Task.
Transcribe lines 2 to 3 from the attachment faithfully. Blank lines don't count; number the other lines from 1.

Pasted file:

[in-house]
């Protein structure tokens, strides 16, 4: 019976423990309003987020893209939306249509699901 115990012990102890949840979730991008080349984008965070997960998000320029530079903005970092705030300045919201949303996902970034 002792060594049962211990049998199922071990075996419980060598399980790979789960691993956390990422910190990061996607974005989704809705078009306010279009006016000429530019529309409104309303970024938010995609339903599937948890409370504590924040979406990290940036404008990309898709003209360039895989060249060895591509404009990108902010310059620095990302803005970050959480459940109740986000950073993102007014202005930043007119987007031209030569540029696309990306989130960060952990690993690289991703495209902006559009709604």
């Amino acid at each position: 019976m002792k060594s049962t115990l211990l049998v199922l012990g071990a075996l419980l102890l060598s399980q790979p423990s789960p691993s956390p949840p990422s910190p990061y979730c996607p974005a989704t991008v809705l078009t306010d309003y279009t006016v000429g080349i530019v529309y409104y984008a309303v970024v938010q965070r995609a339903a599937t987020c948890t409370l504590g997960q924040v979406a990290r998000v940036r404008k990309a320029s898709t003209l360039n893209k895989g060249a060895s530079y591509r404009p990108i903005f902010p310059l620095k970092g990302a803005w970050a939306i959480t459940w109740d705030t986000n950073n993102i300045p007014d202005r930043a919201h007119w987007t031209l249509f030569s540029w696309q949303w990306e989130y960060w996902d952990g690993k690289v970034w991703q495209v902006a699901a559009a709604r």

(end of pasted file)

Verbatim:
């Protein structure tokens, strides 16, 4: 019976423990309003987020893209939306249509699901 115990012990102890949840979730991008080349984008965070997960998000320029530079903005970092705030300045919201949303996902970034 002792060594049962211990049998199922071990075996419980060598399980790979789960691993956390990422910190990061996607974005989704809705078009306010279009006016000429530019529309409104309303970024938010995609339903599937948890409370504590924040979406990290940036404008990309898709003209360039895989060249060895591509404009990108902010310059620095990302803005970050959480459940109740986000950073993102007014202005930043007119987007031209030569540029696309990306989130960060952990690993690289991703495209902006559009709604």
């Amino acid at each position: 019976m002792k060594s049962t115990l211990l049998v199922l012990g071990a075996l419980l102890l060598s399980q790979p423990s789960p691993s956390p949840p990422s910190p990061y979730c996607p974005a989704t991008v809705l078009t306010d309003y279009t006016v000429g080349i530019v529309y409104y984008a309303v970024v938010q965070r995609a339903a599937t987020c948890t409370l504590g997960q924040v979406a990290r998000v940036r404008k990309a320029s898709t003209l360039n893209k895989g060249a060895s530079y591509r404009p990108i903005f902010p310059l620095k970092g990302a803005w970050a939306i959480t459940w109740d705030t986000n950073n993102i300045p007014d202005r930043a919201h007119w987007t031209l249509f030569s540029w696309q949303w990306e989130y960060w996902d952990g690993k690289v970034w991703q495209v902006a699901a559009a709604r």